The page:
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Answering meaningful questions from toddlers

(12 Posts)
notevenamousie Sun 30-Aug-09 10:00:17

My dd is 2.8. Yesterday we visited family who we see quite often, and their cat has died since we last saw them. This was a quite important trial run, as my mum, who dd is quite close to, is terminally ill. She asked where the cat was, and I tried to explain that he had died, because he was very poorly and no-one could make him better again (he was actually killed by a dog! - I see no reason to bring this kind of stuff up yet though). She was quite sad about this and was looking round their house all day to find him.

Are there better words I could have used? We've also discussed, at her instigation, what the differences are between boys and girls (I felt a bit more confident about this one but still not sure she got it, it has remained a favourite topic of conversation since.) I am trying to be honest, within reason, even if the concepts are difficult. Is that the best way? - she is my only, and I am on my own, so I have neither experience nor someone to bounce thoughts off.

spongebrainmaternitypants Sun 30-Aug-09 10:11:18

I'm so sorry to hear about your mum sad.

When my friend died, leaving a 3 yr old and a 5 yr old, we were very much advised to try and be as open and honest as possible about what was happening (she died of a brain tumour over 18 mths), and to talk of death/dying not sleeping or 'going away' because this could be extremely confusing for children.

Some of her friends/family wanted to go down the 'she's gone to heaven' route, but this was totally against my friend's wishes as an atheist, so instead we talked about her living on in our memories and our hearts and how we should never be afraid of talking about her.

Having said this, death is still a huge concept for a child so young and it certainly took her 3 yr old a long time to come to terms with the idea that he wasn't going to see mummy again. We had to field alot of repeated questions and just keep talking about it. We were also advised to be open about our emotions and not be afraid to cry infront of the kids (within reason) so they knew it was ok to be sad.

We were helped enormously by Winston's Wish.

Obviously all children are different and some will understand more quickly than others.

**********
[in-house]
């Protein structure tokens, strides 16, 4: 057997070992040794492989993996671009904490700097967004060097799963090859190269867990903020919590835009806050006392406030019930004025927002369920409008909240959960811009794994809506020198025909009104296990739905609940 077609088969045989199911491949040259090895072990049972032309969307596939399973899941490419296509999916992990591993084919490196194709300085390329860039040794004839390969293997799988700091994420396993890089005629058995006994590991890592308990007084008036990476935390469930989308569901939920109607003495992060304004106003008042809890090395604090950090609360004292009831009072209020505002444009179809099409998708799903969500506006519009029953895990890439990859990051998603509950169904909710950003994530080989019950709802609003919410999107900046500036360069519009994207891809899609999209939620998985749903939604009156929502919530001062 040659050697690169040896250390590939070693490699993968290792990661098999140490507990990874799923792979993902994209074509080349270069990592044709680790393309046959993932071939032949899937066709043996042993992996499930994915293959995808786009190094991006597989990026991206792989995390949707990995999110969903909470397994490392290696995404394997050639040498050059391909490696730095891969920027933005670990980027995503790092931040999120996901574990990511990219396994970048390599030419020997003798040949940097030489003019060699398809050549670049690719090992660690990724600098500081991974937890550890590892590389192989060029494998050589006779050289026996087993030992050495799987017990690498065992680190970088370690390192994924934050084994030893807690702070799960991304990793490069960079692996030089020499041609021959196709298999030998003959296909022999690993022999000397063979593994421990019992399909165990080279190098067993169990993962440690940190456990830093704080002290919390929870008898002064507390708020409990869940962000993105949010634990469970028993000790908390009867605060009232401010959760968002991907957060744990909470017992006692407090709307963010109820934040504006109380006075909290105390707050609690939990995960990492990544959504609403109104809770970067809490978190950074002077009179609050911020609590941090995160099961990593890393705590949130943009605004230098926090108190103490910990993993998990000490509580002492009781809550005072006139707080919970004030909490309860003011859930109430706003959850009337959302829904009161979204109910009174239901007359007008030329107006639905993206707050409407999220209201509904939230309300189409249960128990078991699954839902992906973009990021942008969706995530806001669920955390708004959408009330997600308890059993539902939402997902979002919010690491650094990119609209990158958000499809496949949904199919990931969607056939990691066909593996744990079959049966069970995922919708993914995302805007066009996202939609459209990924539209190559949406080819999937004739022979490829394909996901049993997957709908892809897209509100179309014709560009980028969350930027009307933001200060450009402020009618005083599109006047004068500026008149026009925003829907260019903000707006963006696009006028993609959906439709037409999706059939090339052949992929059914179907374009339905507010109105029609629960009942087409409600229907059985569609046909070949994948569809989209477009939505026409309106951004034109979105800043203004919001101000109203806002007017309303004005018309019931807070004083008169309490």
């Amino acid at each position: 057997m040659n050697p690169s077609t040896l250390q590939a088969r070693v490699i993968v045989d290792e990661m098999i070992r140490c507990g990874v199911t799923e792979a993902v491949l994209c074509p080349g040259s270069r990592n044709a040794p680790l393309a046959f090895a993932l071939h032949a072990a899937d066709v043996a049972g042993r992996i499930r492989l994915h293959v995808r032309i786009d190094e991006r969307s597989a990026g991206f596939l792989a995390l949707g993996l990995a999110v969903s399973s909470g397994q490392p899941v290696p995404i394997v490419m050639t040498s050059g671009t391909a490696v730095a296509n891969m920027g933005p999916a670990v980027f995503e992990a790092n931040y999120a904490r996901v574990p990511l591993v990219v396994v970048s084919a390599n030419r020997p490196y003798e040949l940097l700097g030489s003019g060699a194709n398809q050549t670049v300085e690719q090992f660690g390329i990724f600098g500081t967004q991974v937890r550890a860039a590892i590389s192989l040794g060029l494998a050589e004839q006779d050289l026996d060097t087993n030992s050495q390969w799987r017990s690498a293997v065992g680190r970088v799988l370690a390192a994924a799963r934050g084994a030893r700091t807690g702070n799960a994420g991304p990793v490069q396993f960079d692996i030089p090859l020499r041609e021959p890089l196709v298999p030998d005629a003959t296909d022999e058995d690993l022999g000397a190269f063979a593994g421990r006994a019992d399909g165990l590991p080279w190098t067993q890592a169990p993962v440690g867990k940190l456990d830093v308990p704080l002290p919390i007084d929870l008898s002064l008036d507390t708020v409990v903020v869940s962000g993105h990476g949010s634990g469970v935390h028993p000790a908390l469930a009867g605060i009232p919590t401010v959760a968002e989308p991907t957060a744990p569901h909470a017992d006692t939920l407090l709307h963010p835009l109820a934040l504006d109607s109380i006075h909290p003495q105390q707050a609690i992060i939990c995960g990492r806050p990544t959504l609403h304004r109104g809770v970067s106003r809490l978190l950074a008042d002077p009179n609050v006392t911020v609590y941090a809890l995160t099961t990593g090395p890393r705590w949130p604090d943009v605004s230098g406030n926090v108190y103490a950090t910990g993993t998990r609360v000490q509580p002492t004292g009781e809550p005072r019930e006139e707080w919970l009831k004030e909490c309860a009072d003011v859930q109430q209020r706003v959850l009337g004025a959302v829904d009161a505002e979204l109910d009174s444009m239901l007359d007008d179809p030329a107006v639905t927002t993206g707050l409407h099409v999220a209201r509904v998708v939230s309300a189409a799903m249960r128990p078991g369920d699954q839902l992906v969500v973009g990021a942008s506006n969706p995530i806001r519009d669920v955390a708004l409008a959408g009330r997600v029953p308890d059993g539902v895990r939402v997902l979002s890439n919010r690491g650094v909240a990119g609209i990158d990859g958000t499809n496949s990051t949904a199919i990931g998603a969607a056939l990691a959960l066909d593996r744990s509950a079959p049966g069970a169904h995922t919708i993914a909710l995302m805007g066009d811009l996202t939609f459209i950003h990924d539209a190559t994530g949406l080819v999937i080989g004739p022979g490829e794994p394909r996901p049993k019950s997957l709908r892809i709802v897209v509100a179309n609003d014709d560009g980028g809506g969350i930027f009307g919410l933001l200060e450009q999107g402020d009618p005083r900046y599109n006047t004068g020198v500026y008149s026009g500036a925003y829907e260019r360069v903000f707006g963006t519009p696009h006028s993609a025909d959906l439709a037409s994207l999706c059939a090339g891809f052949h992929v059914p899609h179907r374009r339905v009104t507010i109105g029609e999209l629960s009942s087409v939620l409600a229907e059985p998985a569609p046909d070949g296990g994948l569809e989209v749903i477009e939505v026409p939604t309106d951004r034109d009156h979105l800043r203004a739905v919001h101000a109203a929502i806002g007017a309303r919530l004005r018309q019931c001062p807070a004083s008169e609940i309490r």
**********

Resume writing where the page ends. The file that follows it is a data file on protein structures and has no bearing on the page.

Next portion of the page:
Best wishes.

ShowOfHands Sun 30-Aug-09 10:11:22

I don't know about the death one. We live on a farm so dd sees lots of animals fighting, some dead, squished snakes etc and is quite matter of fact about it. Our current problem is the fact that there was life before dd. She's terribly upset that she isn't in our wedding video and I can't find the words to explain that she wasn't born yet.

Anyway...

DD is 2.3 and when we potty trained her and incidentally visited a family who were potty training their ds, she started to become interested in anatomical difference. That was fine, quite simple. Then she became interested in SIL's pregnancy and which bit the baby would come out of. That too was fine, also understands some babies come out a different way (I have a cs scar). All fine. Then she wanted to know which bit the baby goes in and why it doesn't go inside Daddy. We explained ladies have wombs, men don't. She understands seeds growing into flowers so we said that babies grow from a seed too. She asked where the seed came from. We told her it was made by Daddy. A time later she wanted to know how the seed got into a Mummy. And on and on... Basically, she asked a question, we answered honestly and very, very simply.

Every now and then she repeats bits for clarification and then runs through the whole thing again in amazement.

My Grandma is horrified that my 2.3yr old can tell her about very basic conception and birth but I wasn't about to complicate things with storks and cabbage patches. I only ever offer information that she asks for and in the most simplistic fashion. I never volunteer information above what she seems to want.

ShowOfHands Sun 30-Aug-09 10:13:12